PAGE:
It seems this project is not, except in terms of its ideology, terribly different from Adorno's; it might even turn out to be a differently grounded way towards achieving certain of his interpretative ends. After all, Adorno's pronounced revulsion to technical analysis was probably only a self-defensive façade. As Max Paddison admits, Adorno ‘was interested by Schenker's work . . . although his understanding of it seems to have been somewhat limited’.6 The result is that Adorno's analyses rarely convince or even grip the reader qua technical analyses, but that the conclusions he draws from the hidden analytical processes of his mind are usually fascinating and compelling. Viewed alongside Paddison's codification of Adorno's dialectical model of music criticism, my approach appears as a combination of the first and third of three interpretative strands, i.e. ‘immanent (including technical) analysis’ and ‘philosophical–historical interpretation’.7

  Adorno defines immanent analysis straightforwardly. ‘Technical analysis is assumed at all times and often disclosed, but it needs to be supplemented by detailed interpretation if it is to go beyond mere humanistic stock-taking and to express the relationship of the subject to truth.’8 My analysis is more detailed and more fully presented for scrutiny than Adorno's, and the connexions between different stages in my hermeneutics are therefore more clearly visible and more easily assessed. In place of Adorno's neo-Marxian approach I set a Heideggerian philosophical–historical interpretation, and so Adorno's sociological critique becomes for me an existential–ontological critique.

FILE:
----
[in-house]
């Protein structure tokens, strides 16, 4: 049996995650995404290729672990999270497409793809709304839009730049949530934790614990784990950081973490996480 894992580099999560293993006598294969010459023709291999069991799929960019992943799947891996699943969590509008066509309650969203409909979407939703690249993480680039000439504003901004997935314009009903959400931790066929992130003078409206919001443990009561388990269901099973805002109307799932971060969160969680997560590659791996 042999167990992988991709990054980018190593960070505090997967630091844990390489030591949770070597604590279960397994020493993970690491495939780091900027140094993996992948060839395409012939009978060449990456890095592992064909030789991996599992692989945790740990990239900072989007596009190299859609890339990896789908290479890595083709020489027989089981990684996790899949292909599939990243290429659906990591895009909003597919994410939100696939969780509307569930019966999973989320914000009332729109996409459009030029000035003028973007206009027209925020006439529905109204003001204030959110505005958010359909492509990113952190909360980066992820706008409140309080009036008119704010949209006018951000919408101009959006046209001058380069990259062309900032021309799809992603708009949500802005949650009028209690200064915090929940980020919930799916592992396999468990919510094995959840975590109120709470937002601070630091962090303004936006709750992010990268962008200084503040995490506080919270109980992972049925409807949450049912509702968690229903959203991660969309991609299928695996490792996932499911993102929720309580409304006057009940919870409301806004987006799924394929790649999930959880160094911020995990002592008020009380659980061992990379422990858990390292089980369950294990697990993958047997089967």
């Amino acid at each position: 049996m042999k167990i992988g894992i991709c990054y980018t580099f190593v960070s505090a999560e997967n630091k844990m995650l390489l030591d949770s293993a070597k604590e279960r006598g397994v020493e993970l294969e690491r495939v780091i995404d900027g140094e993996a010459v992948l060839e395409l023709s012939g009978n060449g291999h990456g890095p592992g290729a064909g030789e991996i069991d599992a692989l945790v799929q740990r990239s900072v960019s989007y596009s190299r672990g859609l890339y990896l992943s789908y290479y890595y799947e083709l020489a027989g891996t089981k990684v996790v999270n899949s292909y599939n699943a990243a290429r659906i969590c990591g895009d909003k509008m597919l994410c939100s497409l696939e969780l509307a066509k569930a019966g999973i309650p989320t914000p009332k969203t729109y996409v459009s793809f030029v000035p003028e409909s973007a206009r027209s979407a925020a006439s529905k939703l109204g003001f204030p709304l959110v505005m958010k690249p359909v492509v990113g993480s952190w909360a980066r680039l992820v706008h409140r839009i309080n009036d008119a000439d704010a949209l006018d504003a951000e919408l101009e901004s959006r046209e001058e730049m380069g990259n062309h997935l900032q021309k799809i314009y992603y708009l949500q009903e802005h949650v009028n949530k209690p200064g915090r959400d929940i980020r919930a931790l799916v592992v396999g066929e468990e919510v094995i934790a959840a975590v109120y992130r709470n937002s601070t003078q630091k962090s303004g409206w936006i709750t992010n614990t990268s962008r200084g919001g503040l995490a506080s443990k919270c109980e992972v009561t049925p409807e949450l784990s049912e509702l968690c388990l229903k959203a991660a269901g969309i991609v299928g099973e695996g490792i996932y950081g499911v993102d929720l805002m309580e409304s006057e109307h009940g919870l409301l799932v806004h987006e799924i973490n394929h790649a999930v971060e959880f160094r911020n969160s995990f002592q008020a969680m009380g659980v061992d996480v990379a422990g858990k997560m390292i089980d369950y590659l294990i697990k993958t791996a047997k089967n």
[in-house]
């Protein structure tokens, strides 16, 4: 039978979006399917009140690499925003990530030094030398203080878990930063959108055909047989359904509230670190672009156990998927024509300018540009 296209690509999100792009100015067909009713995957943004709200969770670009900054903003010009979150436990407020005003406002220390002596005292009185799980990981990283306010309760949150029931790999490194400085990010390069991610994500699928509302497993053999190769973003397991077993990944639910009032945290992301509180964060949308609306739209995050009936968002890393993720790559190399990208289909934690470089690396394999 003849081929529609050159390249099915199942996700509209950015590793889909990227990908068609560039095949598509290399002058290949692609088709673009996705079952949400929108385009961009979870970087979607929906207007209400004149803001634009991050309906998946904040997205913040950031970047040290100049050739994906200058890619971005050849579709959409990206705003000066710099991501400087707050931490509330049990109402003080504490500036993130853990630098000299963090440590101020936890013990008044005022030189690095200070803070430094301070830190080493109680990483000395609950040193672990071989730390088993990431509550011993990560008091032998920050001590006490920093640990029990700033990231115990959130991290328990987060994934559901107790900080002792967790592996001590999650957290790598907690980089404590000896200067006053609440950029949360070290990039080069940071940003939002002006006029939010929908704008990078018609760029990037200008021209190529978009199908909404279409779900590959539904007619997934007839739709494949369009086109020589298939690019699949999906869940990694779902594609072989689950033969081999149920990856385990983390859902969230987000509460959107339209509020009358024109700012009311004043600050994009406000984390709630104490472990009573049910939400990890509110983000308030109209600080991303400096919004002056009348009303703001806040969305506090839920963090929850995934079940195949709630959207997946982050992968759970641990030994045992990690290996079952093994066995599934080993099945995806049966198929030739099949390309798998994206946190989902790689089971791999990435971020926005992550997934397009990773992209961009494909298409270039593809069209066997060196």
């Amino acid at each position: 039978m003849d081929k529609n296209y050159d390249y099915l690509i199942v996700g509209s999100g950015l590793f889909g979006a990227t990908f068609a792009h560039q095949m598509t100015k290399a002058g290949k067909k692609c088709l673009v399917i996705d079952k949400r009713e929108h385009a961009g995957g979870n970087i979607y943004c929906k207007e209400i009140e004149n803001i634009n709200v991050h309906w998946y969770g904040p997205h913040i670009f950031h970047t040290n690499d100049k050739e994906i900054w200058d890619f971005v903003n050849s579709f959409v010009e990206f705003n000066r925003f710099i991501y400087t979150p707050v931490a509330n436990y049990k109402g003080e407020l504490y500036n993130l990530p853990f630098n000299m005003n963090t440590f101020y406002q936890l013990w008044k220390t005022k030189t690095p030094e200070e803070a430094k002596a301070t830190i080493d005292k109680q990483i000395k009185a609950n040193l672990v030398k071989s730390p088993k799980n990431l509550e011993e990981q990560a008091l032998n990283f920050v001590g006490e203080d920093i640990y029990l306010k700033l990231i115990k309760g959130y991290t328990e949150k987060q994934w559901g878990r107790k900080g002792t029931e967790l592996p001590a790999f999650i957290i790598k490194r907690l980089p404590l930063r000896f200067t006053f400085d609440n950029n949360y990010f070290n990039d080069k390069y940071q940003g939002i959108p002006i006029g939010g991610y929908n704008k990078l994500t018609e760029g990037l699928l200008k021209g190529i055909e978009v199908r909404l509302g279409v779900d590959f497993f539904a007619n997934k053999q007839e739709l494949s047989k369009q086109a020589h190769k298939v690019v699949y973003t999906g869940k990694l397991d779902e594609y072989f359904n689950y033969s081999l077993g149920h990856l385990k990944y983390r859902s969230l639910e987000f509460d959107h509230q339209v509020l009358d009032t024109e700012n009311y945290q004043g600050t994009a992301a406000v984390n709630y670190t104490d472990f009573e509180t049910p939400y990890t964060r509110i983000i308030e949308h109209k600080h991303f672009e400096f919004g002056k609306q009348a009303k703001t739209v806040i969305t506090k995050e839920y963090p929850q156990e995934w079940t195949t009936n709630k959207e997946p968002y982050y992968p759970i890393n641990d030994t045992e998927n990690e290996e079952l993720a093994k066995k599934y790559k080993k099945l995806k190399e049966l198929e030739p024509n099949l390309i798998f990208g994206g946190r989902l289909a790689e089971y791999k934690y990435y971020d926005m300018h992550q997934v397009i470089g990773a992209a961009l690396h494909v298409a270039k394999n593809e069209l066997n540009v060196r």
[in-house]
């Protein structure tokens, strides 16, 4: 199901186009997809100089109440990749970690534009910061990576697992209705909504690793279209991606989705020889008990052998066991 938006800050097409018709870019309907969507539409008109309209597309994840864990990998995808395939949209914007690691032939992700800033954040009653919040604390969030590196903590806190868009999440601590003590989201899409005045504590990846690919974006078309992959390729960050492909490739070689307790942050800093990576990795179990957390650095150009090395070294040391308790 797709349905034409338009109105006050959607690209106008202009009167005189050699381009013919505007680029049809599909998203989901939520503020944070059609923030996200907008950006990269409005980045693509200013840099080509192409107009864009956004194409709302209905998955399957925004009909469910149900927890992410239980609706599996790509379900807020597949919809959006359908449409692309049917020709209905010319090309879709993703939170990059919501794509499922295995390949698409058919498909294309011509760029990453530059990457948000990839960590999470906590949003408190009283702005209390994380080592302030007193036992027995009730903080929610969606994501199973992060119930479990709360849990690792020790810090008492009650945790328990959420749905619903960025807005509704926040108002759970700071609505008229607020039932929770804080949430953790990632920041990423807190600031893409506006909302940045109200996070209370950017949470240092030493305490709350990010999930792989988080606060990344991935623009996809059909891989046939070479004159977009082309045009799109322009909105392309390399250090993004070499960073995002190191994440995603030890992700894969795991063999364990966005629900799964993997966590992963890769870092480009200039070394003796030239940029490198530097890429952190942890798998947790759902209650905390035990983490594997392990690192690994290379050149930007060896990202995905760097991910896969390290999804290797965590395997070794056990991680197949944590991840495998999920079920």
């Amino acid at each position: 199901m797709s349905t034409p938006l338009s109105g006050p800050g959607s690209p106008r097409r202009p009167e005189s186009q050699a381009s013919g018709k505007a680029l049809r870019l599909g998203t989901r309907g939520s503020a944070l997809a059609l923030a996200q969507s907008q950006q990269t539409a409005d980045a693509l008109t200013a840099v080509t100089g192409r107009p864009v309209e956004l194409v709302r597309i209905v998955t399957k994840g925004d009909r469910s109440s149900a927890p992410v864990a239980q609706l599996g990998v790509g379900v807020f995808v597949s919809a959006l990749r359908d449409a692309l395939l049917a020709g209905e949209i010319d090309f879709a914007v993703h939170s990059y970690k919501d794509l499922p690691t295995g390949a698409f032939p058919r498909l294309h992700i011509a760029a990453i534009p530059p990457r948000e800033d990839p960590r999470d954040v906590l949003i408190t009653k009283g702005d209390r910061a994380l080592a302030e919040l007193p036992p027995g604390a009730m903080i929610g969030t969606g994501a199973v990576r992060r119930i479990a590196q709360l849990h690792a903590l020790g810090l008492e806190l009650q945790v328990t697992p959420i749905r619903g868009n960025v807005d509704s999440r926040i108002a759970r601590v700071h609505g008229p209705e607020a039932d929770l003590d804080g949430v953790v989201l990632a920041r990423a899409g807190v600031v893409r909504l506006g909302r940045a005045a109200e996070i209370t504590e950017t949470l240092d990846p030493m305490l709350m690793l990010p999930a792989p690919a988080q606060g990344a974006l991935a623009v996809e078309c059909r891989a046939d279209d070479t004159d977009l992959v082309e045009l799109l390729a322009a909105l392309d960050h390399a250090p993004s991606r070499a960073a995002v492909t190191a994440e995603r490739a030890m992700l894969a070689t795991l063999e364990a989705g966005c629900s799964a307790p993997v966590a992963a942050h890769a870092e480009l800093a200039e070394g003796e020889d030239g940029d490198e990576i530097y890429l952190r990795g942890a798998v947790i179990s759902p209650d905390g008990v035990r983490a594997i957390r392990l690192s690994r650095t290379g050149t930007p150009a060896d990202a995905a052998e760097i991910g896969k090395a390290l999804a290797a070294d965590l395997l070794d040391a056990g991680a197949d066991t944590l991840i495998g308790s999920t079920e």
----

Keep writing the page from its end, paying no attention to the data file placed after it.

This study begins with relatively abstract methodological questions, progresses to very detailed analyses of two individual works, introducing along the way more general methodological concerns of a philosophical nature, then offers a hermeneutics of the works thus analyzed, before concluding with new, relatively abstract methodological observations which result from the process.

  Chapter 1 outlines the aims and context of the study, and begins to flesh out the first thesis, to be developed at greater length in Chapter 6.